Monday, March 19, 2012

Pointless "news". No, worse than pointless

The CBS Evening News led with a "story" about Bale's wife, and childhood friends, and all those people who thought he was wonderful and one guy who said lots of people have financial troubles... I'm all for realizing that the Endless War has broken our army, and a lot of our soldiers along with it. But I'm noticing something.

We're spending an awful lot of time talking about him. And not much about the people who were killed. It's part of the whole Othering of the enemy, of course, something we've been doing for a long time to make the Endless War bearable. But it's long past time to just fucking stop it.

Let's remember the sixteen civilians - men, women, and children - who died that night. Maybe a story about their husbands or childhood friends... Or even them.

They had names, too.

The dead:
Mohamed Dawood son of Abdullah
Khudaydad son of Mohamed Juma
Nazar Mohamed
Shatarina daughter of Sultan Mohamed
Zahra daughter of Abdul Hamid
Nazia daughter of Dost Mohamed
Masooma daughter of Mohamed Wazir
Farida daughter of Mohamed Wazir
Palwasha daughter of Mohamed Wazir
Nabia daughter of Mohamed Wazir
Esmatullah daughter of Mohamed Wazir
Faizullah son of Mohamed Wazir
Essa Mohamed son of Mohamed Hussain
Akhtar Mohamed son of Murrad Ali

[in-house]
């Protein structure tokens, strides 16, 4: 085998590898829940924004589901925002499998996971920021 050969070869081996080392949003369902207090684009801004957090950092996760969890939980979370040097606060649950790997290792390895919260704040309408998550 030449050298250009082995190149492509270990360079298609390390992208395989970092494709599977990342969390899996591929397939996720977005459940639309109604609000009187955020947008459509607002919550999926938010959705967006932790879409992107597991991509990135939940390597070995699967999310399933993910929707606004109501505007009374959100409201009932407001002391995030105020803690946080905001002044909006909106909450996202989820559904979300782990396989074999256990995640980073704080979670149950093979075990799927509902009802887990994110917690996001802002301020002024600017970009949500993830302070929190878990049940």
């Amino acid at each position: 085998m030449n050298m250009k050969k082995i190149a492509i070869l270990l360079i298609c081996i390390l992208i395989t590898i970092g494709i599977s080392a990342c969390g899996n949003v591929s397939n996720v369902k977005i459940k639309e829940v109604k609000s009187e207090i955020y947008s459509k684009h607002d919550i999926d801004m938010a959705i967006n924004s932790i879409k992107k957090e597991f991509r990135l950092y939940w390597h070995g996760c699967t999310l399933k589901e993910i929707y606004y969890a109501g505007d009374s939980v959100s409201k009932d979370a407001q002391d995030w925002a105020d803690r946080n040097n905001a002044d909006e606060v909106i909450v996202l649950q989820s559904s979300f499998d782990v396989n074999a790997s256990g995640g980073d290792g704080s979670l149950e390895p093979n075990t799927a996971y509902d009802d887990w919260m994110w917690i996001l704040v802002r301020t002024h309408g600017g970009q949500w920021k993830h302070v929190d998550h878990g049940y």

The wounded:
Haji Mohamed Naim son of Haji Sakhawat
Mohamed Sediq son of Mohamed Naim

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At 1:44 AM, March 20, 2012 OpenID kitchenmudge had this to say...

U.S. media hardly mention the widespread belief among Afghans that Bale is simply taking the fall for a whole squad.

At 6:21 AM, March 20, 2012 Blogger The Ridger, FCD had this to say...

That's actually not a crazy belief at all. In some ways, easier to swallow than the one guy sneaking out and managing to do all that, including setting fires...

At 9:35 AM, March 20, 2012 Anonymous Kathie had this to say...

NPR "Morning Edition" did a report this AM profiling some of the child victims (although only the boys, given Afghan culture).
"Grieving Afghan Father: 'All My Dreams Are Buried'" by Quil Lawrence:

Re the female family victims, just this:

"Men from Kandahar don't traditionally talk about their wives or daughters in public, and certainly not to the media. Wazir's daughters were 12, 8, 3 and 2 years old. Their names were Massoma, Farida, Palwasha and Bibya. His 60-year-old mother, Shakarina, also was killed, along with his wife, Zahra.

"'I loved them all like they were parts of my body,' [the husband/father] Wazir says. 'I miss all of them terribly.'"


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